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Climage change to induce insurgencies, genocide, guerrilla attacks, gang warfare and global terrorism, academic warns; reduce emissions now to avoid future conflicts

Posted by gmarkets on 22 September, 2007

In the future, that battlefield was likely to be complex and hazardous, according to Thomas Homer-Dixon in The Courier Mail (24/8/2007, p.31). Climate change would help produce the kind of military challenges that were difficult for today’s conventional forces to handle: insurgencies, genocide, guerrilla attacks, gang warfare and global terrorism.

Environmental stress compounds ethnic strife, poverty: In the 1990s, a research team he led at the University of Toronto examined links between various forms of en­vironmental stress in poor countries —cropland degradation, deforestation and scarcity of fresh water, for example — and violent conflict. In places as diverse as Haiti, Pakistan, the Philippines and South Africa, they found that severe environmental stress mul­tiplied the pain caused by such prob­lems as ethnic strife and poverty.

Elite control population through ownership of resources: Rural residents who depend on local natural resources for their livelihood become poorer, while powerful elites take control of— and extract exorbitant profits from — increasingly valuable land, forests and water.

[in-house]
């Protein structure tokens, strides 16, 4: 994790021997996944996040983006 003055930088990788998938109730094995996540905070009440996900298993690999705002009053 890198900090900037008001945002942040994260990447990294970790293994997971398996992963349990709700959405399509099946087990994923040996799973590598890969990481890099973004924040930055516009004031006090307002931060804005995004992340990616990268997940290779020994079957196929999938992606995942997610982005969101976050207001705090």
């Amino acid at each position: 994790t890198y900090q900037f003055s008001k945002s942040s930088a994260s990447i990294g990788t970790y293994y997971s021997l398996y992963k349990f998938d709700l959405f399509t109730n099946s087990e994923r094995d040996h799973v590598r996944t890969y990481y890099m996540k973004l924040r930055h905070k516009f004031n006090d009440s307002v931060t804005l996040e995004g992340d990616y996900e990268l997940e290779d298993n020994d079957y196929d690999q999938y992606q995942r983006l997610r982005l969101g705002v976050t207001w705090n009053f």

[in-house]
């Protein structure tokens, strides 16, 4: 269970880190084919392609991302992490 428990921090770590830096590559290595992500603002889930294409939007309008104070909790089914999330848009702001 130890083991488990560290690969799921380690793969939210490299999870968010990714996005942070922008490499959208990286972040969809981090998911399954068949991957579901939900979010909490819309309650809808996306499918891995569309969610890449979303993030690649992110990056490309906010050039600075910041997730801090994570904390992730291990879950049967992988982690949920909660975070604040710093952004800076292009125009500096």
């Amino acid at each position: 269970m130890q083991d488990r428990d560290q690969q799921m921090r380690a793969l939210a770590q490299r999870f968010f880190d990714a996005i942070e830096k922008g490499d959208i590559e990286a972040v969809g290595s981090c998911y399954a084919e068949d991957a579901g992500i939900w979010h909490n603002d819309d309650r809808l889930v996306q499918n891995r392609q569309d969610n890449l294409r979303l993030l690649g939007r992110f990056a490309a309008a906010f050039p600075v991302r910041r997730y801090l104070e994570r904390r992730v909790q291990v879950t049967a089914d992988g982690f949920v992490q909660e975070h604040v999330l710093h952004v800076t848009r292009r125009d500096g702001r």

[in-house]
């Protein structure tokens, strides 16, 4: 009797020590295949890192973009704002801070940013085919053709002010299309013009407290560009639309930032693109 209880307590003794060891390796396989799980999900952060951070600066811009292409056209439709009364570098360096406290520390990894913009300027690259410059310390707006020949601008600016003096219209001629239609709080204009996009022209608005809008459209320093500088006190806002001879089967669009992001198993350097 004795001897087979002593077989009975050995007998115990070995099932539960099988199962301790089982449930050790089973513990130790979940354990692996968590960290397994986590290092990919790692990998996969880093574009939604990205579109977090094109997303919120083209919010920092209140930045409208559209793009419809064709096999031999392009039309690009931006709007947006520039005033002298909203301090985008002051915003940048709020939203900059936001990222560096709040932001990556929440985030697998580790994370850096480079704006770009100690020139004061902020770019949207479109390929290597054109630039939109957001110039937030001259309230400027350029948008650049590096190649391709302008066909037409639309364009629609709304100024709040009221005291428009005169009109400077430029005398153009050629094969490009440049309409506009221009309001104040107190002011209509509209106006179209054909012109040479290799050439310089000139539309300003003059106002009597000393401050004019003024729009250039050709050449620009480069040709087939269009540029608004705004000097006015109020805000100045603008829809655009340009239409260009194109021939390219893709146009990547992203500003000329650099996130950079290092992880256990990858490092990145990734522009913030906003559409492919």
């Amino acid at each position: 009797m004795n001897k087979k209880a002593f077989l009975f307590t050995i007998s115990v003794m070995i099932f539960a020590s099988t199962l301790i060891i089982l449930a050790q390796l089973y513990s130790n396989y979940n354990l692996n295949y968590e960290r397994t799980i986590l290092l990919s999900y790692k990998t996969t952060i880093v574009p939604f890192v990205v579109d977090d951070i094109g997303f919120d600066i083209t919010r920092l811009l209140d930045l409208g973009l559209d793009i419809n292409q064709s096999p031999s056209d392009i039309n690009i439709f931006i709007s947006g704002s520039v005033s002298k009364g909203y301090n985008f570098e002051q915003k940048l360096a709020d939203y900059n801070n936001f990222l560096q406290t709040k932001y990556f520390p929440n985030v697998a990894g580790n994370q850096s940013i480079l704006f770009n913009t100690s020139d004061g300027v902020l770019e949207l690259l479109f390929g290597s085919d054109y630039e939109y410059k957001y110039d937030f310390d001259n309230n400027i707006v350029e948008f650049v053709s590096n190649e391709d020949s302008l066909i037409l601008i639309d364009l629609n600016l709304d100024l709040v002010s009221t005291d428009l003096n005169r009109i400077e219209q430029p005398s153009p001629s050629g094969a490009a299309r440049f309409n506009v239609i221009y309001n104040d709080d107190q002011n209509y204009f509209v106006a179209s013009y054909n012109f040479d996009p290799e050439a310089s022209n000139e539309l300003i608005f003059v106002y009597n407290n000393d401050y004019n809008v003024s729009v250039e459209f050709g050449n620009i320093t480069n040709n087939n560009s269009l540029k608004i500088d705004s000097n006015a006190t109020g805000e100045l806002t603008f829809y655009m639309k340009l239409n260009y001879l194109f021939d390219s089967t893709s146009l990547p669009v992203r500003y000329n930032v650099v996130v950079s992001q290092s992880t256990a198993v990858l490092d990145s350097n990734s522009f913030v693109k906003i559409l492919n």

Dudded poor rise up in rebellions: As these resources in the countryside dwindle, people join local rebellions against landowners and government officials. In mountainous areas of the Philip­pines, for instance, deforestation, soil erosion and soil nutrient depletion have increased poverty and helped drive peasants into the arms of the Commu­nist New People’s Army insurgency.

Clashes follow migration, search for resources: Other times, people migrate in large numbers to regions where resources seem more plentiful, only to fight with the people already there. Or they migrate to urban slums, where unem­ployed young men can be primed to join criminal gangs or radical political groups.

Cut CO2 to soothe conflict pressure points: Climate change will have similar effects, if nations fail to aggressively limit carbon dioxide emissions and develop technologies and institutions that allow people to cope with a warmer planet.

Reference: Thomas Homer-Dixon is director of the Trudeau Center for Peace and Conflict Studies at the University of Toronto. He is also the author of ‘The Upside of Down: Catastrophe, Creativity and the Renewal of Civilization’

The Courier Mail, 24/8/2007, p. 31

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